Dr. Kitching then proposed: "That the Congress recognise the justice and reasonableness of the reciprocity clause in the regulations of the Medical Council of the Colonial Government of the Cape in 1902."

Dr. Symonds seconded the motion.

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Dr. Darley-Hartley supported the proposition. said it was one of those points for which he had fought very strongly in the past. He supported the motion, first, for this reason, he did not see why any country should go out of its way to concede to other countries privileges which those countries refused to concede itself, unless it be that there were some special circumstances which rendered it to the advantage of that country to concede such privileges. Supposing other countries for probably perfectly good reasons considered it necessary, that all persons who practised medicine in their own countries should be trained under the eye of their own Government, he thought they should presume that when those countries took that view with remarkable unanimity there was a good deal to be said for that view. Why should we in this colony go out of our way, apparently to our own detriment, to extend a liberty which was not conceded to us? He might at once be met with the argument that this country was not England, or Ireland, or Scotland, and that consideration might obtain in favour of our taking a special line of action if we had a medical school of our own. Then it might be desirable to legislate against England, Ireland, and Scotland much in the same way as the Cape Medical Council had legislated against foreign countries, but so long as we had no school of our own, they were in a measure part of the same country. Surely we had much the same obligation towards England as Texas, Arizona, or California had towards the United States. Secondly, there was this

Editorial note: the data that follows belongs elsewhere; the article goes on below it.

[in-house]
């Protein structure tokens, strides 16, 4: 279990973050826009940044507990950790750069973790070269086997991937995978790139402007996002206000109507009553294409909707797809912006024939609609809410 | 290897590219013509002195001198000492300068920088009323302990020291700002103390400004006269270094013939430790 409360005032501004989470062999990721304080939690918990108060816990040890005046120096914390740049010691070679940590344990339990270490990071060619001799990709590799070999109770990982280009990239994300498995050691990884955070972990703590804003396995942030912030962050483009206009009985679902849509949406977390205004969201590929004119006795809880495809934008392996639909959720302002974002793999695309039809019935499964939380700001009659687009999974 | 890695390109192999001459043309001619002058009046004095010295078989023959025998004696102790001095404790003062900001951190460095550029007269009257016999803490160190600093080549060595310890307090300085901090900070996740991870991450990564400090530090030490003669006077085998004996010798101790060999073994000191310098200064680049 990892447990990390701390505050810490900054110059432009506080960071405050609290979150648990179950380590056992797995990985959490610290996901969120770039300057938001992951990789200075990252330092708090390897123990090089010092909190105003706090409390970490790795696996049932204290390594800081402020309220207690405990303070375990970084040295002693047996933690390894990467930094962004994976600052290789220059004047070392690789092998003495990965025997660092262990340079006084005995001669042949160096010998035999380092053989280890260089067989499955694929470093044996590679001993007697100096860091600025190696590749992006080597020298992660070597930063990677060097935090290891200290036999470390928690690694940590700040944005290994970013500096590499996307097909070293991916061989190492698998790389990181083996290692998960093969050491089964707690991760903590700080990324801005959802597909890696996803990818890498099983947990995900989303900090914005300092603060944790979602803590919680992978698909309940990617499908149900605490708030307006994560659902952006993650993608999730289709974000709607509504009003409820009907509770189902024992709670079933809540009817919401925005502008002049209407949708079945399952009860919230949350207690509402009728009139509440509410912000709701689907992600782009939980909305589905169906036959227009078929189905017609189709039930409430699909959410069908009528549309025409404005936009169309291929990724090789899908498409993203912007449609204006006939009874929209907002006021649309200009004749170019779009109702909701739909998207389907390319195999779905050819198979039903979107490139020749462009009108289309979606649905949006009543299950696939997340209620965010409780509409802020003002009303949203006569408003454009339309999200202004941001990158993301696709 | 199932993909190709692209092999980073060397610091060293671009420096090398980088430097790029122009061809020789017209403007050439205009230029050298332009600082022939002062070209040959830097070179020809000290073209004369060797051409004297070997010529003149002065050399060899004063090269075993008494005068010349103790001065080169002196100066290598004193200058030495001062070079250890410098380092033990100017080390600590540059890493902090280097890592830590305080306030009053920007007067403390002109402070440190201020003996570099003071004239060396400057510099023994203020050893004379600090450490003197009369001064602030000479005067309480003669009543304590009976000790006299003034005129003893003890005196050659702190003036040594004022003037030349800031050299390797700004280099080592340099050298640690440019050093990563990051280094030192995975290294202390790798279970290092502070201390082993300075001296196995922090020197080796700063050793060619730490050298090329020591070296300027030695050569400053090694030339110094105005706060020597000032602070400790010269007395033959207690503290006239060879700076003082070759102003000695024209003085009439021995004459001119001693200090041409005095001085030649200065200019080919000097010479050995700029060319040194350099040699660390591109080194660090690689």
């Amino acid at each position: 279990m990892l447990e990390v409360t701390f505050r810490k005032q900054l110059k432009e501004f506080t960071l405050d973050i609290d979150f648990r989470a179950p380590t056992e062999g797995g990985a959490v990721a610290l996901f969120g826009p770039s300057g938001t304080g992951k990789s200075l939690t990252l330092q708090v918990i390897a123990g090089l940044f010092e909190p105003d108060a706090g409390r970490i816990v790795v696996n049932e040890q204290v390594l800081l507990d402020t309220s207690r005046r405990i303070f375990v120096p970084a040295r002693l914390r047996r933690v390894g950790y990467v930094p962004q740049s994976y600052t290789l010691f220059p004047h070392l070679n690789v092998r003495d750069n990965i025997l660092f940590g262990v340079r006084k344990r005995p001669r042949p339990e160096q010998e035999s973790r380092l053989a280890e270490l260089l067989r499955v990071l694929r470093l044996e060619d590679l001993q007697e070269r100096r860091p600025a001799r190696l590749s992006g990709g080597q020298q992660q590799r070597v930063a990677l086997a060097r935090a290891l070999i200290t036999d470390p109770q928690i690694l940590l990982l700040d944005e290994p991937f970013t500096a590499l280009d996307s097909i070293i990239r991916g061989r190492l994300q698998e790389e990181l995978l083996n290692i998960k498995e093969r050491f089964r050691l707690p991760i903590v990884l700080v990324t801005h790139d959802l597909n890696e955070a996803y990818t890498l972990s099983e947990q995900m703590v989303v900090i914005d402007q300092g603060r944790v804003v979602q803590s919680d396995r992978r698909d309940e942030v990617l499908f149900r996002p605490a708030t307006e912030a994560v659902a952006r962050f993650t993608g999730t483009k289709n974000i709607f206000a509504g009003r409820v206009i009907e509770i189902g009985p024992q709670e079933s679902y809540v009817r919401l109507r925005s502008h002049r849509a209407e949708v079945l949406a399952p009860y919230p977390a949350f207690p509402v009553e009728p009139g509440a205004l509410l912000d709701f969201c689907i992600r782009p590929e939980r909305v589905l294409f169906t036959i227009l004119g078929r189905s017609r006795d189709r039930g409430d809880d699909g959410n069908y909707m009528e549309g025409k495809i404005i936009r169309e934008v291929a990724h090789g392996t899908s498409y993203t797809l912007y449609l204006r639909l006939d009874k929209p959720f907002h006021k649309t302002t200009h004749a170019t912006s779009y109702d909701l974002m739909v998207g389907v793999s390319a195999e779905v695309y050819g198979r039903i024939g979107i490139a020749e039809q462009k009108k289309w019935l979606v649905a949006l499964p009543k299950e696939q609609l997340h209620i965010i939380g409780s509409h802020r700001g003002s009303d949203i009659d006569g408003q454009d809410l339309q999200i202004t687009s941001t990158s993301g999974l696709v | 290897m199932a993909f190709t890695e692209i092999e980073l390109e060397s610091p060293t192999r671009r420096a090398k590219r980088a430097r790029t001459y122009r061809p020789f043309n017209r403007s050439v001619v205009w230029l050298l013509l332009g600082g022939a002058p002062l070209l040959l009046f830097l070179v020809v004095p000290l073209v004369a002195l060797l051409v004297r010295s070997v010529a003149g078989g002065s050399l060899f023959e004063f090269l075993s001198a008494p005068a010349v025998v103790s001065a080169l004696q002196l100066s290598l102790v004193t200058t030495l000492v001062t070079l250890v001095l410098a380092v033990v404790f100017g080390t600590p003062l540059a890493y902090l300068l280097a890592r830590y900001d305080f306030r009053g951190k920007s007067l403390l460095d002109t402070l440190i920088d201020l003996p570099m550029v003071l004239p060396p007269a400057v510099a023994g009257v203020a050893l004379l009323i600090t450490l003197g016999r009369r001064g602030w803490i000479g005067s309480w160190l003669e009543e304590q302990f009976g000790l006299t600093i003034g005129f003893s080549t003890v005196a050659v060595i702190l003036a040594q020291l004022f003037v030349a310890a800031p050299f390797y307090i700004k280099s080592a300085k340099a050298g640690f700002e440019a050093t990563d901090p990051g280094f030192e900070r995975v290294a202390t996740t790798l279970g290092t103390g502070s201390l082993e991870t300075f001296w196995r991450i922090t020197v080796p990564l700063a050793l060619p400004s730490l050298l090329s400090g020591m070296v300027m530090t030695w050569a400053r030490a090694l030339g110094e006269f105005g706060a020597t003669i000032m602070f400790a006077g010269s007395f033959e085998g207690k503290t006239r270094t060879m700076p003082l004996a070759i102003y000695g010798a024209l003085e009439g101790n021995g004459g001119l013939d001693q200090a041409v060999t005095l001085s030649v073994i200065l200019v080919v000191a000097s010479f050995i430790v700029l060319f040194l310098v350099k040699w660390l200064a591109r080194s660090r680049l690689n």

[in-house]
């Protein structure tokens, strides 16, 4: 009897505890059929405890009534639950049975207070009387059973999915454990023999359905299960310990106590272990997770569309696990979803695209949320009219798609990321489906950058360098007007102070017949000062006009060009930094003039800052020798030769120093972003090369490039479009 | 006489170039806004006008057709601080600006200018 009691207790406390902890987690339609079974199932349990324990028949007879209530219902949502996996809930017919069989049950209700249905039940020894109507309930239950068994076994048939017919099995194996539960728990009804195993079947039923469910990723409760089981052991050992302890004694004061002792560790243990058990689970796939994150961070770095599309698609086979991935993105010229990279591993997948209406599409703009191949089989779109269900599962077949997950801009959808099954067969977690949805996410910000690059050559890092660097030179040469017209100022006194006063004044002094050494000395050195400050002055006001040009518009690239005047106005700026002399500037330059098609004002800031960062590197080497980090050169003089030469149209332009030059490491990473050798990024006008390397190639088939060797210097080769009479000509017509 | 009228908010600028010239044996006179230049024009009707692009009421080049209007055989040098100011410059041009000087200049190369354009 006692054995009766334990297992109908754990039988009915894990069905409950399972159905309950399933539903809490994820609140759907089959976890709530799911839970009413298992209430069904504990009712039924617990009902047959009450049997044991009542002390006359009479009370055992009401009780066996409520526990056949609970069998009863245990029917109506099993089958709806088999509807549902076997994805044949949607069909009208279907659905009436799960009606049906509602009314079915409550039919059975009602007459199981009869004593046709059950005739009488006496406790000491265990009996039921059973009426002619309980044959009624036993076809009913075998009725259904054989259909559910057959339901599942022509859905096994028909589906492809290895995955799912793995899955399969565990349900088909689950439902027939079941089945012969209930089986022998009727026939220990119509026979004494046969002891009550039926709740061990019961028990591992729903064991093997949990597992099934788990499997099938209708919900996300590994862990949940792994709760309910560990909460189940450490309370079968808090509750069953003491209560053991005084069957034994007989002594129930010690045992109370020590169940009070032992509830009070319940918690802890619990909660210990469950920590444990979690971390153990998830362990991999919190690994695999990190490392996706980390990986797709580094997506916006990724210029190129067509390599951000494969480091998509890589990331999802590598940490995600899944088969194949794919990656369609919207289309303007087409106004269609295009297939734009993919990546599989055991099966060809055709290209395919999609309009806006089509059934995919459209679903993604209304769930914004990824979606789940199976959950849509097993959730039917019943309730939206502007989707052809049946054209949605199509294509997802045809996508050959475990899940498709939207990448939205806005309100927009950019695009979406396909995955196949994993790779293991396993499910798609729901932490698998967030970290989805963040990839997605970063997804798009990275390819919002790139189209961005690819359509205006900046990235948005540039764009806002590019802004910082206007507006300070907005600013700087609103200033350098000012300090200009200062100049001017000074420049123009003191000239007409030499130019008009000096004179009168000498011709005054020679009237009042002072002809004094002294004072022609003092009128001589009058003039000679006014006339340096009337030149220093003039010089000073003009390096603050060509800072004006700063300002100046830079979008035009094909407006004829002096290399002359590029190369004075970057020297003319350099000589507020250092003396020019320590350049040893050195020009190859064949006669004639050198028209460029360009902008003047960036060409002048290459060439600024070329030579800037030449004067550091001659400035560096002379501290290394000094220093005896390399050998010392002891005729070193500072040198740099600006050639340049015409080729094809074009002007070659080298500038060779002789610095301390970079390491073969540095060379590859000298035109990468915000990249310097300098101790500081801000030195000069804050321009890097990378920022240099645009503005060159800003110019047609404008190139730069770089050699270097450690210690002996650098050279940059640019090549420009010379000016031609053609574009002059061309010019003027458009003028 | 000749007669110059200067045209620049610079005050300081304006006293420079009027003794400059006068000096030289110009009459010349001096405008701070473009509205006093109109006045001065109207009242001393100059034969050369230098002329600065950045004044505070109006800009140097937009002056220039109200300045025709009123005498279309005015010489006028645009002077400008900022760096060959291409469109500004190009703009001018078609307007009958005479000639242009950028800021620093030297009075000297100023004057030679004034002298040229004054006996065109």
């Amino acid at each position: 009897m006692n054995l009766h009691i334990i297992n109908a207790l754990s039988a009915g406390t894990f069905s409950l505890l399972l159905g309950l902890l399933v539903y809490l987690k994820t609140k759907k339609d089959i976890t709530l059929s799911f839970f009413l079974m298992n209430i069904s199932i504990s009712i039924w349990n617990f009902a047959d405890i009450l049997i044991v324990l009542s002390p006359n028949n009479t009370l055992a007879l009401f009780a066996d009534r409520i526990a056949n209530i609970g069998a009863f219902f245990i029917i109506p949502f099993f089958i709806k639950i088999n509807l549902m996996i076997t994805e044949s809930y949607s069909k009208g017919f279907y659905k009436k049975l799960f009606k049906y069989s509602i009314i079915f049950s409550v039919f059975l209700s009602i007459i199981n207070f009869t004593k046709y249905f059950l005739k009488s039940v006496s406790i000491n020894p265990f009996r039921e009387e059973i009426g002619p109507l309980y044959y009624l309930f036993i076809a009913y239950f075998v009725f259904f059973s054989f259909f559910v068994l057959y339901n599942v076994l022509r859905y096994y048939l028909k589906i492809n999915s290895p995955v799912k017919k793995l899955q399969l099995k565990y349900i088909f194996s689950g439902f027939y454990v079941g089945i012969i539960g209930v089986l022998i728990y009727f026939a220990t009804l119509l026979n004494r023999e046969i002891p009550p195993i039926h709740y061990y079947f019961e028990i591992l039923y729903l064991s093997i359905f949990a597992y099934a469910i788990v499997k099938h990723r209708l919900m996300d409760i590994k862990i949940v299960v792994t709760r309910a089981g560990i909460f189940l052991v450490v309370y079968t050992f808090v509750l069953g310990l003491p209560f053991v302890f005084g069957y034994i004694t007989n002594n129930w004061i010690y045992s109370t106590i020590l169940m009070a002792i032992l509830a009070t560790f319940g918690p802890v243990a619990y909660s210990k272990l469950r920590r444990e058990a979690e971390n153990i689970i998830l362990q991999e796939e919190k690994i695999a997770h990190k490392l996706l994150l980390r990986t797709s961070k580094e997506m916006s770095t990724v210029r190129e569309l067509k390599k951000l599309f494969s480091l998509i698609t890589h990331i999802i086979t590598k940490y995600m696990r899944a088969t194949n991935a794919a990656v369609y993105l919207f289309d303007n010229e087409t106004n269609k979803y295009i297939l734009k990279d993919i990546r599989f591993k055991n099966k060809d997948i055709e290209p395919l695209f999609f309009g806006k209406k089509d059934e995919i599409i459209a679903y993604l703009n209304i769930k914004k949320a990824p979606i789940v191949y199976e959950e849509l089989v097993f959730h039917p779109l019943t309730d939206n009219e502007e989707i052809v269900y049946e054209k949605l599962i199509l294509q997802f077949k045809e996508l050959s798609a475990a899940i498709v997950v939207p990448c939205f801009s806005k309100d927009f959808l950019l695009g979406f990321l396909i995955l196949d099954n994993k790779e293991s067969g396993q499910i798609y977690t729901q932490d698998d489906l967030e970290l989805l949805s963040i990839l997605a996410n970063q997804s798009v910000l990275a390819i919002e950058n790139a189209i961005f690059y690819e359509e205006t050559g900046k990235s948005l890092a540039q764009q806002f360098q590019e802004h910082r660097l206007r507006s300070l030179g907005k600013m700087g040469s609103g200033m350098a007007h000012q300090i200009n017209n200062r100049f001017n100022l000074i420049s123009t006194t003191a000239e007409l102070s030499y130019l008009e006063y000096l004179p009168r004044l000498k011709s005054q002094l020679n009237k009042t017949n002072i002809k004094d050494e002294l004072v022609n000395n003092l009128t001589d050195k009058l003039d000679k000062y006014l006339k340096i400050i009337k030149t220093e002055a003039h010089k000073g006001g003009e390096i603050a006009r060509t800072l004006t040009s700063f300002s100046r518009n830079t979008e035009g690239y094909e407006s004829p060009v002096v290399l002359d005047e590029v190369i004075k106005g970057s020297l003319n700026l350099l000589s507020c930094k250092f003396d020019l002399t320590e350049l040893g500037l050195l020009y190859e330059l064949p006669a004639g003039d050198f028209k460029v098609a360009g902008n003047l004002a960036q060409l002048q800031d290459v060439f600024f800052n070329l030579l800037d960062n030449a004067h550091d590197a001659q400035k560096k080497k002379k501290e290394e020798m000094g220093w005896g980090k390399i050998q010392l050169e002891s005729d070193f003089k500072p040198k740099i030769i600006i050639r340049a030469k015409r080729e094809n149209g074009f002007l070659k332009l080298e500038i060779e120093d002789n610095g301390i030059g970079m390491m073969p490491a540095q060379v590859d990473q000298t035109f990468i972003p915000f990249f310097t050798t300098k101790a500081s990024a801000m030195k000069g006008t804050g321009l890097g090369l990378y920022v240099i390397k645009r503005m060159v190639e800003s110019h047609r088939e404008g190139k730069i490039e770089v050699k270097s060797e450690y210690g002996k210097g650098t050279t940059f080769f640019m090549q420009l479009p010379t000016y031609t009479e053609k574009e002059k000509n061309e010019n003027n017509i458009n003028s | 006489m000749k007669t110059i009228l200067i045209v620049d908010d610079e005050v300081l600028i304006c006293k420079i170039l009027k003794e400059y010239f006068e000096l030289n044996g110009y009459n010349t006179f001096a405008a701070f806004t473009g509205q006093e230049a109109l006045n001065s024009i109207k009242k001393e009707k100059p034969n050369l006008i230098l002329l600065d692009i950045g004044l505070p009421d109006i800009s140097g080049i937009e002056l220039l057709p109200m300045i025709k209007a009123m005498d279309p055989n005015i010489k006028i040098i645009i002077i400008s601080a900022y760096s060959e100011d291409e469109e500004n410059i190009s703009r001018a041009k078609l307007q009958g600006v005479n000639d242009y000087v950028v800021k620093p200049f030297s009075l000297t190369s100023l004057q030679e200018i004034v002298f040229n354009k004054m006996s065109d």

important point, that, in considering the question of reciprocity, we should remember that even when absolute free-trade obtained in medical matters here, even when we were admitting everyone, the proportion of South African students who went elsewhere than to the United Kingdom to study and to obtain their degrees was infinitesimally small. That showed that by excluding practitioners from outside countries they in South Africa. would not be in any way going counter to the sentiments of their sons, born and bred in South Africa. By this means he considered they would more easily obtain that solidarity in the profession, the want of which they so often deplored. They wanted to look at things more through the same spectacles. Unless they had their medical men educated under the one set of traditions they would never be able to get that solidarity. Dr. DarleyHartley concluded by referring to what was done in other countries and colonies in the matter of reciprocity.